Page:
Example of Command Line Debugging - 2021.2 English

Vitis Unified Software Platform Documentation: Application Acceleration Development (UG1393)

Document ID
English (United States)
Release Date
2021.2 English
To help you get familiar with debugging using the command line flow, this example walks you through building and debugging the IDCT example available from the Xilinx GitHub.
  1. In a terminal, set up your environment as described in Setting Up the Vitis Environment.
  2. If you have not already done it, clone the Vitis Examples GitHub repository to acquire all of the Vitis examples:
    git clone https://github.com/Xilinx/Vitis_Accel_Examples.git

    This creates a Vitis_Examples directory which includes the IDCT example.

  3. CD to the IDCT example directory:
    cd Vitis_Examples/vision/idct/

    The host code is fully contained in src/idct.cpp and the kernel code is part of src/krnl_idct.cpp.

  4. Build the kernel software for software emulation as discussed in Building the Device Binary.
    1. Compile the kernel object file for debugging using the v++ compiler, where -g indicates that the code is compiled for debugging:
      v++ -t sw_emu --platform <DEVICE> -g -c -k krnl_idct \
      -o krnl_idct.xo src/krnl_idct.cpp
    2. Link the kernel object file, also specifying -g:
      v++ -g -l -t sw_emu --platform <DEVICE> -config config.cfg \
      -o krnl_idct.xclbin krnl_idct.xo
      The --config option specifies the configuration file, config.cfg, that contains the directives for the build process as described in the Vitis Compiler Configuration File. The contents of the configuration file are as follows:
  5. Compile and link the host code for debugging using the GNU compiler chain, g++ as described in Building the Host Program:
    Note: For embedded processor target platforms, use the GNU Arm cross-compiler as described in Compiling and Linking for Arm.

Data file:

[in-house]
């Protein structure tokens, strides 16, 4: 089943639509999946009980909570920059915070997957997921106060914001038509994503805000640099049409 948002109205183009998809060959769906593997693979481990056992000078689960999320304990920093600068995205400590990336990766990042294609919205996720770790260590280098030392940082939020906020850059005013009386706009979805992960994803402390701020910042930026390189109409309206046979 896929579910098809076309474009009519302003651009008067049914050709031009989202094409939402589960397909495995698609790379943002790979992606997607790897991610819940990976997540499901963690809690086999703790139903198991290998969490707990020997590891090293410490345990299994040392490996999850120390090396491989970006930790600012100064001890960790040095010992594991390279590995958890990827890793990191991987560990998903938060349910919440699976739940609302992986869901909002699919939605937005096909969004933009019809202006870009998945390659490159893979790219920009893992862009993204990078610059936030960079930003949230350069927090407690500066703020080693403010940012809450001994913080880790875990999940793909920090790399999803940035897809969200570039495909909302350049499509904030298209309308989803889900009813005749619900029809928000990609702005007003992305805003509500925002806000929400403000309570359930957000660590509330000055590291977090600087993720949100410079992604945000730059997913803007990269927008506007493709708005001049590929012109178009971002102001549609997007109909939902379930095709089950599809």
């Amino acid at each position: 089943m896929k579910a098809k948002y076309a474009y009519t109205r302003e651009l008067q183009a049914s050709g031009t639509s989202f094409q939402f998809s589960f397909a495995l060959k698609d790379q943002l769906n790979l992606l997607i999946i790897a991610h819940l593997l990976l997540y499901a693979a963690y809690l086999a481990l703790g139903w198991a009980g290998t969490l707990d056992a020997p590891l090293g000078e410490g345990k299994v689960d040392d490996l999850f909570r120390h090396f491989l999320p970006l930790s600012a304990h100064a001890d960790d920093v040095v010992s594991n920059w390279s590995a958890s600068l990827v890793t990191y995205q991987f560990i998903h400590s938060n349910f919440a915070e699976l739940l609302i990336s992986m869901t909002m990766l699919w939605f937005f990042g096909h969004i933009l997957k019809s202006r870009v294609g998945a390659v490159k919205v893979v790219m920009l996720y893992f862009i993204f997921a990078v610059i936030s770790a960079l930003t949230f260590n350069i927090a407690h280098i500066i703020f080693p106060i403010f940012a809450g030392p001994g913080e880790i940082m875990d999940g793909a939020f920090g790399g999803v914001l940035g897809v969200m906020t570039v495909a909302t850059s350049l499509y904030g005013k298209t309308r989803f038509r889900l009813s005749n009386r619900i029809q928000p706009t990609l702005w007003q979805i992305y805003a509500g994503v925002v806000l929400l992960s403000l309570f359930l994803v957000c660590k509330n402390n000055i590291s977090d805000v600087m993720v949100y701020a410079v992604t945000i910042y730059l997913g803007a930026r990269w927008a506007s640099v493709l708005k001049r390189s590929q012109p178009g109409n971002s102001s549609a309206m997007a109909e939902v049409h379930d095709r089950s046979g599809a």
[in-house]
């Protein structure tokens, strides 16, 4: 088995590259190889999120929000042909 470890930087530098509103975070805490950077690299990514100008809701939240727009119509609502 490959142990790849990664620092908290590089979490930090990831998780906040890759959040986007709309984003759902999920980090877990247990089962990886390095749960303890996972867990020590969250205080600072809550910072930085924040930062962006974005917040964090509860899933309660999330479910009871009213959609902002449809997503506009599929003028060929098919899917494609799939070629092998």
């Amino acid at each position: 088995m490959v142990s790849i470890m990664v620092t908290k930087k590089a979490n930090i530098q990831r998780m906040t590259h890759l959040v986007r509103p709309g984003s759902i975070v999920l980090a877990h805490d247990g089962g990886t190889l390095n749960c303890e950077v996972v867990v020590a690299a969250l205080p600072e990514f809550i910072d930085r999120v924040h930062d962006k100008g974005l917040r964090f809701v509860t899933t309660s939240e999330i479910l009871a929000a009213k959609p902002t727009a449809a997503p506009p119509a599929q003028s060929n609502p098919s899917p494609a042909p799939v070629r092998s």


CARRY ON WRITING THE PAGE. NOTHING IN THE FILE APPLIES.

1. Compile host code C++ files for debugging using the -g option:
      g++ -c -I${XILINX_XRT}/include -g -o idct.o src/idct.cpp 
    2. Link the object files for debugging using -g:
      g++ -g -lOpenCL -lpthread -lrt -lstdc++ -L${XILINX_XRT}/lib/ -o idct idct.o
  6. As described in emconfigutil Utility, prepare the emulation environment using the following command:
    emconfigutil --platform <device>
    The actual emulation mode (sw_emu or hw_emu) then needs to be set through the XCL_EMULATION_MODE environment variable. In C-shell this would be as follows:
    setenv XCL_EMULATION_MODE sw_emu
  7. As described in xrt.ini File, you must setup the runtime for debug. In the same directory as the compiled host application, create an xrt.ini file with the following content:
  8. Run GDB on the host and kernel code. The following steps guide you through the command line debug process which requires three separate command terminals, setup as described in Setting Up the Vitis Environment.
    1. In the first terminal, start the XRT debug server, which handles the transactions between the host and kernel code:
      ${XILINX_VITIS}/bin/xrt_server --sdx-url
    2. In a second terminal, set the emulation mode:
      setenv XCL_EMULATION_MODE sw_emu
      Run GDB by executing the following:
      xgdb –-args idct krnl_idct.xclbin
      Enter the following on the gdb prompt:
    3. In the third terminal, attach the software emulation model to GDB to allow stepping through the design. Start up another xgdb:
      • For debugging in software emulation:
        • Type the following on the gdb prompt:
          file <XILINX_VITIS>/data/emulation/unified/cpu_em/generic_pcie/model/genericpciemodel
          Note: Because GDB does not expand the environment variable, you must specify the path to the Vitis software platform installation as represented by <XILINX_VITIS>
      • Connect to the kernel process:
        target remote :NUM

        Where NUM is the number returned by the xrt_server as the GDB listener port.

      At this point, debugging the host and kernel code can be done as usual with GDB, with the host code and the kernel code running in two different GDB sessions. This is common when dealing with different processes.

      Important: Be aware that the application might hit a breakpoint in one process before the next breakpoint in the other process is hit. In these cases, the debugging session in one terminal appears to hang, while the second terminal is waiting for input.